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Bike-friendly, green space, working from home: New planning blueprint for life after COVID-19

He said the new regulatory instrument, which will set ambitious standards that developers must consider for major precincts, state significant developments, residential blocks, and other projects, was about the government stepping in to ensure good design.

NSW Government Architect Abbie Galvin said the Australian Museum was an excellent example of a public building evolving over time “with many generations of dignified architectural additions”.

Cycleways should be designed into new precincts, the planning policy says.

Cycleways should be designed into new precincts, the planning policy says. Credit:Rhett Wyman

The policy aims to temper demand for driving and car parking by aligning development with public and other transport options, and have precincts designed with limited block sizes, continuous bike paths and end-of-trip facilities, in what Mr Stokes said would “force a lot more of the thinking and conversation about these things”.

“If we start with the right subdivision patterns, that’s where we can enforce the connections for cycleways at a local level,” he said.

University of NSW urban design expert Mike Harris said the effectiveness of the requirements still came down to how they would be delivered, saying the “devil is in the detail” and even decisions on where to locate bicycle parking could influence behavioural change “in a big way”.

Dr Harris said creating open space within a five-minute walk from home would be difficult to achieve, but a focus on the quality of streets to walk on and socialise was more achievable and “more powerful”.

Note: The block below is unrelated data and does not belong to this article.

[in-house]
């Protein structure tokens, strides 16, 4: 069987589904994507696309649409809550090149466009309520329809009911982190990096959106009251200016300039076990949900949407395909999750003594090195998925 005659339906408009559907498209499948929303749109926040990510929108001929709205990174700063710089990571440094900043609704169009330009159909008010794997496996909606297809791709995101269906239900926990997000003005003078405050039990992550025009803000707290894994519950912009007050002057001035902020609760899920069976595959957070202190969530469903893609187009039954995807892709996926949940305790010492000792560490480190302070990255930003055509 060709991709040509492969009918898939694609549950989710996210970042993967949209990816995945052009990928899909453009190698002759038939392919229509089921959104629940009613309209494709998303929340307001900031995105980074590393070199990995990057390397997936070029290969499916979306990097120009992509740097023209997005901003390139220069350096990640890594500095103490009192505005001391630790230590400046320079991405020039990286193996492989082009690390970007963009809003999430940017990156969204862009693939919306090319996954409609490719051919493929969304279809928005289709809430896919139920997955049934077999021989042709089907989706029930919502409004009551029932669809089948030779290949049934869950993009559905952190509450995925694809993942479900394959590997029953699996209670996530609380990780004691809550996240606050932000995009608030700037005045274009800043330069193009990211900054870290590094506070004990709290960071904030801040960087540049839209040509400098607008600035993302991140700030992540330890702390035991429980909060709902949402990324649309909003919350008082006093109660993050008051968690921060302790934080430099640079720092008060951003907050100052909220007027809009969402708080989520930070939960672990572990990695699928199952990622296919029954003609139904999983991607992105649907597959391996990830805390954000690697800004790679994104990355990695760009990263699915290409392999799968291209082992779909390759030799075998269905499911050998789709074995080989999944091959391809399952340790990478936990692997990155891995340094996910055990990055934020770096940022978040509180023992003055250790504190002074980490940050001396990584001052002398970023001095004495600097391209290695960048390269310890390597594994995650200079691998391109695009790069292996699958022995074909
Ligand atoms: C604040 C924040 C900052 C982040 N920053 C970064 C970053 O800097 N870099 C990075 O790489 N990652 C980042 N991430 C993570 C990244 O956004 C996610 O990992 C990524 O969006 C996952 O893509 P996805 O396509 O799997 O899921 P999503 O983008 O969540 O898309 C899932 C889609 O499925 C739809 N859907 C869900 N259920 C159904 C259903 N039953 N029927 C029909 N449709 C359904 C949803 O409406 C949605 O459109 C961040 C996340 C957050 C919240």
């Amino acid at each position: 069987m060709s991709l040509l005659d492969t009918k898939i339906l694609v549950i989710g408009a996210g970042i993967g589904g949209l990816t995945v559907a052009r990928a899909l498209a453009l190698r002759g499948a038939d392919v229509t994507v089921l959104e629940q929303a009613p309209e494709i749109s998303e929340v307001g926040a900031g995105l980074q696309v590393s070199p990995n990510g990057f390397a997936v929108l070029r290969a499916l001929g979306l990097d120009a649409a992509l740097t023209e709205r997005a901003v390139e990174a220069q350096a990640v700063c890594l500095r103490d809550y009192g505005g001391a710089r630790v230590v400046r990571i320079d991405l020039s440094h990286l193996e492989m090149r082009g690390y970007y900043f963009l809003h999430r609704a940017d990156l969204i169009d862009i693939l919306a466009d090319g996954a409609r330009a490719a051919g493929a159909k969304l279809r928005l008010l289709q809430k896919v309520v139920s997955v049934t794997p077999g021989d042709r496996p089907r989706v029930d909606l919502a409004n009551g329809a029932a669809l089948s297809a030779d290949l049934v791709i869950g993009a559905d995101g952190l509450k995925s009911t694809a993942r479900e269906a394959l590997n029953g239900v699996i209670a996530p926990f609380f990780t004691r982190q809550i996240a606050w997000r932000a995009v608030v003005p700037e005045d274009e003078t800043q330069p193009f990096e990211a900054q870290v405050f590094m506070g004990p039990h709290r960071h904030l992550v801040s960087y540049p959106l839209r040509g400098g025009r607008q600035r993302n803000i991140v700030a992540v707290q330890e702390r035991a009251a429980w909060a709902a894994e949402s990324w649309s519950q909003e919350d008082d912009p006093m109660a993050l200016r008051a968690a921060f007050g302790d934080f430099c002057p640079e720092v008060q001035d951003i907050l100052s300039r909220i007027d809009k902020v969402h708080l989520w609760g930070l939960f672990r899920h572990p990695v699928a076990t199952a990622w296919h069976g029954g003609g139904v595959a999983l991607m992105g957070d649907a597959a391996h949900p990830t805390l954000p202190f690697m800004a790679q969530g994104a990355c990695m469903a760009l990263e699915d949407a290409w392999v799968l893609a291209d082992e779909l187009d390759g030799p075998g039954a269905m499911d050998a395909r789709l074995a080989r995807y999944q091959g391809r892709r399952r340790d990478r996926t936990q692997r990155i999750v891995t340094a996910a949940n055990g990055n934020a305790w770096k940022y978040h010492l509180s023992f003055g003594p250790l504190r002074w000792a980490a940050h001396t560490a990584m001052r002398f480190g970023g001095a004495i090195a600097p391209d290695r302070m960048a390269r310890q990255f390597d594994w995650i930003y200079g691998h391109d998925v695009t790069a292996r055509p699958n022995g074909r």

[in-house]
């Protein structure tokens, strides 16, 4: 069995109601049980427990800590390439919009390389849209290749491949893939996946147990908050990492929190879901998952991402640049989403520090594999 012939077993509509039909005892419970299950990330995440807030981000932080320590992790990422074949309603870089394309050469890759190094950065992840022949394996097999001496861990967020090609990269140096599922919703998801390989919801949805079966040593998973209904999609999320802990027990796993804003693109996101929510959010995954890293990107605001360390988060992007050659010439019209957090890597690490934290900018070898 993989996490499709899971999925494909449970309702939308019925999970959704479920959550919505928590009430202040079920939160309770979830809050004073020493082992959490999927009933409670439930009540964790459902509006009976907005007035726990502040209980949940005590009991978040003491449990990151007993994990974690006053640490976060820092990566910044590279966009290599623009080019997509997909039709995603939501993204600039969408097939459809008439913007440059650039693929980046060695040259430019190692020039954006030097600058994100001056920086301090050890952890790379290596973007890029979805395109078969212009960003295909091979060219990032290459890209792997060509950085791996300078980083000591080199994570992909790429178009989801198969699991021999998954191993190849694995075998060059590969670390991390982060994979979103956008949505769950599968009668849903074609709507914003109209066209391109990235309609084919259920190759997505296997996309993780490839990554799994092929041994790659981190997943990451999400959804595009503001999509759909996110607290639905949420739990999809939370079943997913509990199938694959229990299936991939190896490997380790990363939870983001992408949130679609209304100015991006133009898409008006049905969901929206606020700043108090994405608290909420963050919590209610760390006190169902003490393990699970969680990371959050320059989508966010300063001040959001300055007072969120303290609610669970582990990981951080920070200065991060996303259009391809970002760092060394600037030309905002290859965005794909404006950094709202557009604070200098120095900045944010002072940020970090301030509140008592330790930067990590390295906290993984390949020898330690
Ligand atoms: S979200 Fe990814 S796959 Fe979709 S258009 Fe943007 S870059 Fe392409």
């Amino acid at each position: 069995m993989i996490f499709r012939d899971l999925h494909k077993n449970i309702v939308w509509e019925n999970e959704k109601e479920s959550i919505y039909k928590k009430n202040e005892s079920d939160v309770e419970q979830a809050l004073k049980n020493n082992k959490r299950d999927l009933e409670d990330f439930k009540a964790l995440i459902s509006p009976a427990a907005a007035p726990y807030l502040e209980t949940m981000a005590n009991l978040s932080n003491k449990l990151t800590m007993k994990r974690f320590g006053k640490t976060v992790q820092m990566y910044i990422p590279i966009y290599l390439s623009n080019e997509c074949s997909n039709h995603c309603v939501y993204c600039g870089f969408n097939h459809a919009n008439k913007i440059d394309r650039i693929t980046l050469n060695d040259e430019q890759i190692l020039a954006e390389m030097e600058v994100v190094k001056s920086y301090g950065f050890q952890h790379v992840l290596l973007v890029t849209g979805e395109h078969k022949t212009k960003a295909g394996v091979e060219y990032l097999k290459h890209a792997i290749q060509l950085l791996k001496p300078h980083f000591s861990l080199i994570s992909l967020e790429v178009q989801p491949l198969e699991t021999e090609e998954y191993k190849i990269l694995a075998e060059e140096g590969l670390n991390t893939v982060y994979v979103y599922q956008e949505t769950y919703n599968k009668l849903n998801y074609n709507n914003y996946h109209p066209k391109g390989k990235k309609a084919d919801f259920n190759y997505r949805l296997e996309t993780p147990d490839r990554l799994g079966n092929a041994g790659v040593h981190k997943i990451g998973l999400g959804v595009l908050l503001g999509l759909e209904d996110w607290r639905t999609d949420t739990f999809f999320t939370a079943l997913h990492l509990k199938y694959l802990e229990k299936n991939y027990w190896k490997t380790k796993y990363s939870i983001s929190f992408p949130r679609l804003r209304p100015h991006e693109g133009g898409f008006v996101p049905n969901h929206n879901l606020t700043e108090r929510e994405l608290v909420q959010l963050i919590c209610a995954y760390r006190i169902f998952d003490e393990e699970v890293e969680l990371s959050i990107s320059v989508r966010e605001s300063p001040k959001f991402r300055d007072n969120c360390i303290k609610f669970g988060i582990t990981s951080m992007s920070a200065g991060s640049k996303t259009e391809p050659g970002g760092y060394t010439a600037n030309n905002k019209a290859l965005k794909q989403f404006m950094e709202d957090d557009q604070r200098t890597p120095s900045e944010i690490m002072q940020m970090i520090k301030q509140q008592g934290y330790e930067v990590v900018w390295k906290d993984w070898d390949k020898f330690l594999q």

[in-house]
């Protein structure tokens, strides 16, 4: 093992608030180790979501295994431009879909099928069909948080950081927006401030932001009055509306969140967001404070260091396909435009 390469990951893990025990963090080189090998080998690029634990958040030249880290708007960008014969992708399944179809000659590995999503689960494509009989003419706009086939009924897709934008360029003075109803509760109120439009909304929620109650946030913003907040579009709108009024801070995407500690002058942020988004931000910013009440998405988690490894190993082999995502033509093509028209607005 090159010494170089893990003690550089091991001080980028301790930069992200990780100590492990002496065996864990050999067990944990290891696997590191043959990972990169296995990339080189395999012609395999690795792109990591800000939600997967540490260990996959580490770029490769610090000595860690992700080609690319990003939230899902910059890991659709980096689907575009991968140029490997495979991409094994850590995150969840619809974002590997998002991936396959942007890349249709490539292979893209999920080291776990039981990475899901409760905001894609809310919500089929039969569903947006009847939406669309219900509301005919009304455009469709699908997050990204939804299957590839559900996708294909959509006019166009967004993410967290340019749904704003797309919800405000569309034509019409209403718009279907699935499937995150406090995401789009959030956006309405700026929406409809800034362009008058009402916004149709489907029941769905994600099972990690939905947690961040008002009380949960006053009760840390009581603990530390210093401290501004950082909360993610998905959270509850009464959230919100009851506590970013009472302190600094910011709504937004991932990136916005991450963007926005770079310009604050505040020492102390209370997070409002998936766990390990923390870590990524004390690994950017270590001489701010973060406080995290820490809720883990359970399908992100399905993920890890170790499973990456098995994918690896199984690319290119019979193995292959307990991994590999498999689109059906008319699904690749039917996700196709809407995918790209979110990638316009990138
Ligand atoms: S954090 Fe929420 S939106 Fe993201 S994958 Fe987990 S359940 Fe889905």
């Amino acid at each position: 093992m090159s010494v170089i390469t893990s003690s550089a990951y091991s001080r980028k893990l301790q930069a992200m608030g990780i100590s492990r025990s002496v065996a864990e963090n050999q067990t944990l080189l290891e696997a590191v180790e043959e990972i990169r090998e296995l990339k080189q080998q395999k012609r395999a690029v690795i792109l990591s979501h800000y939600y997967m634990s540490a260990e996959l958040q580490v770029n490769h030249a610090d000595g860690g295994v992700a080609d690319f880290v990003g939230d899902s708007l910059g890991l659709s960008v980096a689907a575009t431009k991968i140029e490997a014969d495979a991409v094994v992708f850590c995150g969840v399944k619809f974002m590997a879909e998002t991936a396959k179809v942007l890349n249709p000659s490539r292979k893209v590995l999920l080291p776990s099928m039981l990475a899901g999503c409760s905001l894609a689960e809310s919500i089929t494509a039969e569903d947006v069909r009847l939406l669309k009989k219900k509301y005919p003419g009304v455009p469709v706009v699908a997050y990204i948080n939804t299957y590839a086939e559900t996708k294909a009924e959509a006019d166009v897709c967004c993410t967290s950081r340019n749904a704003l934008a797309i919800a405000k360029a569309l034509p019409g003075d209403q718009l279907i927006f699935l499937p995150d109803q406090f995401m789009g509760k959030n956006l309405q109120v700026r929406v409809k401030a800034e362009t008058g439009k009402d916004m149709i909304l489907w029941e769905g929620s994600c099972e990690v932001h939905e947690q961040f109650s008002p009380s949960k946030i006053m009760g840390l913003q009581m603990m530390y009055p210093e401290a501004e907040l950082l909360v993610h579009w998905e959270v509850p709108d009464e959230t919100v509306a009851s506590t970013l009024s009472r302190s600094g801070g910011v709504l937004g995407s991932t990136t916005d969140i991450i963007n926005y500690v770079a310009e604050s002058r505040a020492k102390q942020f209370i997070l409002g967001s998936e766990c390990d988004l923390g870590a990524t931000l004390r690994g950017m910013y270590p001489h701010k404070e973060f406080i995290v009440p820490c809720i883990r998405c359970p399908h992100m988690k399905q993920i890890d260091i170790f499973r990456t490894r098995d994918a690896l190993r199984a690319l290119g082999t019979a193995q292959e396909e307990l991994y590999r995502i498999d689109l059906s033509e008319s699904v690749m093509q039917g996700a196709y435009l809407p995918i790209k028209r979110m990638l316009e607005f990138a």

Architecture firm Bates Smart’s concept of what Circular Quay could look like.

Architecture firm Bates Smart’s concept of what Circular Quay could look like.Credit:Bates Smart

“Any of the things that happen in an open space, like in a small park or plaza, there’s no reason why it can’t happen in a street,” he said.

The policy document comes as the NSW government steps up its rhetoric around city-shaping, with an emphasis on active transport, reviving underused areas such as Macquarie Street, and creating and protecting accessible open spaces.

In a speech earlier this month, NSW Treasurer Dominic Perrottet – who last year stirred debate about the removal of the White Bay power station – urged Sydneysiders to shun mediocrity and questioned why everyone put up with “eyesores” like the Cahill Expressway running alongside Circular Quay.

Mr Stokes said that, under the new planning policy, he couldn’t see the Cahill “ever being approved”, although he did say a possibility for its future was a New York ‘Highline’-style raised garden and community space.

A scene from Sydney’s nightlife, at Jacobys Tiki Bar in Enmore.

A scene from Sydney’s nightlife, at Jacobys Tiki Bar in Enmore.Credit:Dean Sewell

Architecture firm Bates Smart’s concept of what Circular Quay could look like if the Cahill was removed and the station moved beneath nearby Bridge Street was last month commended at the Architecture Australia awards for unbuilt work by a judging panel that included NSW Government Architect Abbie Galvin.